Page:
Introduced in the 1970s, Hopfield networks were popularised by John Hopfield in 1982. Hopfield networks, for the most part of machine learning history, have been sidelined due to their own shortcomings and introduction of superior architectures such as the Transformers (now used in BERT, etc.).
Co-creator of LSTMs, Sepp Hochreiter with a team of researchers, have revisited Hopfield networks and came up with surprising conclusions. In a paper titled, ‘Hopfield networks Is All You Need’, the authors introduce a couple of elements that make Hopfield networks interchangeable with the state-of-the-art transformer models.
What’s New About Hopfield Networks
The above figure depicts the relation between binary modern Hopfield networks — the new Hopfield network has continuous states, a new update rule, and the transformer.
The standard binary Hopfield network has an energy function that can be expressed as the sum of interaction functions F with F(x) = x^2. Modern Hopfield networks called “dense associative memory” (DAM) models use an energy function with interaction functions of form F(x) = x^n and, thereby, achieve a storage capacity proportional to d^(n−1).
The main contributions of the paper can be summarised as follows:
1| Introduction of a new energy function using the log-sum-exp function
2| The state ξ is updated by the following new update rule:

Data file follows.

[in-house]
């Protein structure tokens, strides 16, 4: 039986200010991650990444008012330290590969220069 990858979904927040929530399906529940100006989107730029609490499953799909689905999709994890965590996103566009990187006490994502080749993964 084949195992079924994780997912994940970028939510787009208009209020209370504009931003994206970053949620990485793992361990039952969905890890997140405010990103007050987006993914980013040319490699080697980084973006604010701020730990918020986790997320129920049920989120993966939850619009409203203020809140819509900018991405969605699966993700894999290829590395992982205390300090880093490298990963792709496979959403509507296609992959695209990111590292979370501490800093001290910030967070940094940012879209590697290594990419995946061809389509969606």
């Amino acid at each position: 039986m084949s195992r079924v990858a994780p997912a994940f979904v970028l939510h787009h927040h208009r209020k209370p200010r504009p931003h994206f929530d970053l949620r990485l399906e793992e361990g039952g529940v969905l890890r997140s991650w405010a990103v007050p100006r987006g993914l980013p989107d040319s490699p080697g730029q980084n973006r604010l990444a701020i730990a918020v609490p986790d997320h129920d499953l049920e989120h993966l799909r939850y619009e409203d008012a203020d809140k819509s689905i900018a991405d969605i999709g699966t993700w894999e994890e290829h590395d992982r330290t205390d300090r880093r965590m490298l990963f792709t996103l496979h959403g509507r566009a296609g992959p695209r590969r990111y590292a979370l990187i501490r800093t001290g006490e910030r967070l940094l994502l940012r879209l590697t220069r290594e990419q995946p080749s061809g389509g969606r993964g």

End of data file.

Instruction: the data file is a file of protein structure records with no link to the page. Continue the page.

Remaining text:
3| The new energy function offers the following,
- Global convergence to a local minimum
- Exponential storage capacity
- Convergence after one update step
In this work, the authors have also provided a new PyTorch layer called “Hopfield” which allows equipping deep learning architectures with modern Hopfield networks as new powerful concepts comprising pooling, memory, and attention.
Why Use Them At All
“The modern Hopfield network gives the same results as the SOTA Transformer.”
The modern Hopfield networks were put to use by Hochreiter and his colleagues to find patterns in the immune repertoire of an individual. Their network called DeepRC, implements, what the researchers call, ‘a transformer like a mechanism’, which is nothing but the modern Hopfield networks.
The re-emergence of the once outdated Hopfield networks has created ripples within the ML community.
In one of the popular forums, the enthusiasts queried why should anyone bother replacing the attention layer with that of Hopfield. “Am I correct that they are theoretically exactly the same operation, and there is no benefit to switching?”
To which, one of the authors of the original paper responded by saying that there is no reason to replace the transformer implementations with Hopfield layers. However, the Hopfield layer is more general. One can do multiple updates, can adjust the parameter, have static queries etc. Most importantly, the Hopfield interpretation allows one to gain new insights into the working of transformers, characterised by the kind of fixed points.
Moreover, the Hopfield layer can be integrated flexibly in arbitrary deep network architectures, which the author thinks can open up new possibilities.
Regarding the computational gains with Hopfield networks, the researcher wrote that the Hopfield layer could be seen as a stand-alone module. That said, if one wants to replace a pooling layer, then the Hopfield layer would require more compute compared to that of replacing an LSTM layer.
Attention heads lie at the heart of successes such as BERT and other language models. And, to figure out that an almost obscure technique such as Hopfield network is now on par with state-of-the-art models is nothing short of a miracle. The researchers hope that this successful demonstration will encourage others to revisit the fundamental methods of hiding in plain sight.
Read the original paper here.